"Inside the seats deteriorate. The plywood part of the floorboard warps. Dashboard components, the lights, give out due to dirt and moisture. On the outside, we put on replacement metal panels. The state inspectors come and check. If they can poke a finger through the rust, we put on another panel."
During the school year Weishaar said the goal is "to keep the buses running." Come summer, the major repairs get underway.
"Safety is always our No. 1 priority," he said. "Our drivers always work as a team to help each other ensure safety on a daily basis."
Weishaar said busing school children is more complicated today.
"It's hard to keep up with all the different family schedules," he said. "You've got more parents who are divorced, and so we often have multiple locations where we need to pick up and drop off the children, depending on the week or the day and who's in charge of the kids. Sometimes it's at this daycare or that one, other times a certain neighbor or a relative.
"I tell you, I hate computers but we couldn't manage the (pick up and drop off) instructions if we didn't have it all down in the computer. We used to write it on a piece of paper, but that could get lost and then you go by memory, and that's bad."
Busing in 2008 River Falls also means navigating more traffic than it did in the mid-1970s.
"You have to leave more time to get around on the routes," Weishaar said. "There are more cars and were among all those cars. That also exposes us more to accidents."
While the school district's enrollment has barely grown in the past 15 years, there are many more rural houses and developments, like Troy Burne between River Falls and Hudson.
"So what that means is more bus mileage because the homes are more scattered in the outlying areas," Weishaar said.
Meanwhile, the school district's bus garage, 805 W. Locust St., is nearly 50 years old and cramped.
"We're running out of space. We've outgrown our need in several areas," Weishaar said. "As it is I don't have enough room to put all the buses under the roof."
Leaving buses parked outside doesn't help the rust factor. It can also lead to occasional vandalism, such as broken windows.
The 61-year-old Weishaar has a blue-collar, independent streak.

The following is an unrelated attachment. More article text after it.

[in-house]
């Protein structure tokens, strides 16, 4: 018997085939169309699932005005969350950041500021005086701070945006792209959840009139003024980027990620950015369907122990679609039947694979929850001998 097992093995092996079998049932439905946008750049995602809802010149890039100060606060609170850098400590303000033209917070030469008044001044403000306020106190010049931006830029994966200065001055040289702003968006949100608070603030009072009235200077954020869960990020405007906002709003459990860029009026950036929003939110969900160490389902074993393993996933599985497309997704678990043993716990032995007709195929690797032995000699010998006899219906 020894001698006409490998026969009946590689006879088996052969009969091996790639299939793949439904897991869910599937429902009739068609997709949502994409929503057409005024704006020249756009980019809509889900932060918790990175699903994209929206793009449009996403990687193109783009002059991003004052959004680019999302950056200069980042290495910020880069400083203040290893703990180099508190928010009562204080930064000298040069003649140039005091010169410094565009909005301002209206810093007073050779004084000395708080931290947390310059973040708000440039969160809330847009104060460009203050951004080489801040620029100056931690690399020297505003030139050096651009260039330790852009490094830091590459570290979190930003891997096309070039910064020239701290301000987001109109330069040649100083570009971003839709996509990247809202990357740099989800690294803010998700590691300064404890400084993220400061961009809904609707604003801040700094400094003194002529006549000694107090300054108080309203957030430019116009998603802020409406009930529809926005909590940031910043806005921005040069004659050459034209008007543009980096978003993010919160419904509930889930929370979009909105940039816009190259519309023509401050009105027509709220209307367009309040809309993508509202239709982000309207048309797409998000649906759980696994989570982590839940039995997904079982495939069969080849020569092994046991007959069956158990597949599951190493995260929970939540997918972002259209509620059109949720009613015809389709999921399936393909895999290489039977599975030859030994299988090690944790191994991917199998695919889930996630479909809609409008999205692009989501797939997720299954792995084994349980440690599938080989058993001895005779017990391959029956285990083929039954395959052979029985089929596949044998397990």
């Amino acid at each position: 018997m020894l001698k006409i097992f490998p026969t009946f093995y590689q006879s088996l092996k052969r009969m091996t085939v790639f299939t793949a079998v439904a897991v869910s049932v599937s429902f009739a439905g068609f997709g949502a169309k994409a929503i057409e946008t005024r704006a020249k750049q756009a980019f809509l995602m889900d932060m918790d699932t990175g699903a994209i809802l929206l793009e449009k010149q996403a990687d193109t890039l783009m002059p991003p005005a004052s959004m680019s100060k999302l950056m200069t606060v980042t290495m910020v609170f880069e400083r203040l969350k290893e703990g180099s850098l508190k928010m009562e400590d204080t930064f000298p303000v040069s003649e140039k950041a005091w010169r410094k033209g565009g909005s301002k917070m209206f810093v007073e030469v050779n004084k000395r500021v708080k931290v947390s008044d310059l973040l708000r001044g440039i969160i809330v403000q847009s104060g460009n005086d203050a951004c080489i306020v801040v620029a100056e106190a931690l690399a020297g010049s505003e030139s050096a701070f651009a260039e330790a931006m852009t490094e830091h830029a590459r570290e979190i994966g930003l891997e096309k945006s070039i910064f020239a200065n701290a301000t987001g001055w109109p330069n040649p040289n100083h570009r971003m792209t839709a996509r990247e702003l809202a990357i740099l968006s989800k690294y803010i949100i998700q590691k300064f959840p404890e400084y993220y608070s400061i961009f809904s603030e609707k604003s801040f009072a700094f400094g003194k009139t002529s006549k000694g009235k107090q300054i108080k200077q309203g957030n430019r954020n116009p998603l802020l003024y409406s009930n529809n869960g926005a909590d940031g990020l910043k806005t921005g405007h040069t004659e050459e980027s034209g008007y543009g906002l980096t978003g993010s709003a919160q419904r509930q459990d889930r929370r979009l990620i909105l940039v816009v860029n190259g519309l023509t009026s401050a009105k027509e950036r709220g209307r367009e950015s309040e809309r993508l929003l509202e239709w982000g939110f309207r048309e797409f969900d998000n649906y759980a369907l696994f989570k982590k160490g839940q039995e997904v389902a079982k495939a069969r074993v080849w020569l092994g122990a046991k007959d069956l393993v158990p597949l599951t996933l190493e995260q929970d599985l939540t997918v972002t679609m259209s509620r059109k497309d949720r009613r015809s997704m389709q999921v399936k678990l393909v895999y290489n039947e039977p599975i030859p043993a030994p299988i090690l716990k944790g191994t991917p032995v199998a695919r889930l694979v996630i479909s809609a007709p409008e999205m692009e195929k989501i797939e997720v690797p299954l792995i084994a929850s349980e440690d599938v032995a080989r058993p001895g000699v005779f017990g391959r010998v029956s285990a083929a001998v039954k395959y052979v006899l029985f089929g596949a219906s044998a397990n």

"I get along with the district administrators just fine, but I try not to talk to them more than I have to," he said. "As for myself, I don't just sit at a desk. I don't consider myself an administrator. I'm more of a nut-and-bolts type of guy, someone who likes to pull wrenches, gets his hands dirty and maybe get a little grime under his fingernails."
Weishaar admits the most difficult part of the job is its 24/7 nature.
"I even take calls at home from parents on a Sunday night saying their child is sick or they're going away on vacation and won't be needing the bus," he said. "I've been here too long. Everyone knows how to reach me."
Weishaar may also be out all night when a winter storm approaches. That includes helping his crew plow school lots in the wee morning hours, then test driving roads for safety.
After that he may phone other school districts and county highway departments, check the latest weather forecasts before making a recommendation to the superintendent about whether to open or close school for the day.
"Of the seven superintendents I've gone through, none have ever overridden my suggestion," he said. "Ice is more of a problem for buses than snow. We can go through a lot of snow, bucking over it, but a heavy bus can slide pretty bad on ice and then other drivers can also go sliding into us. So you really have to look out for that."
And bus accidents are a worry.
"That's by far the toughest thing to deal with, especially when there's injury," Weishaar said. "And the problem is that in a car versus bus, the big bus usually wins.
"It's a relief to go to an accident and see its only metal damage. That kind of thing can be fixed. It only takes money."
Weishaar would like to retire in another four or five years.
"I'll stay on as long as I stay healthy," he said. "If I quit now my wife would kill me. I don't think she wants to put up with me all the time for now."
Ron and Linda Weishaar live on a 240-acre farm in the town of River Falls. They raise beef cattle.
When he eases into retirement, Weishaar will devote more time to farming, hunting, horseback riding, being with his two grandchildren and relaxing at a family lakeside cabin near Danbury.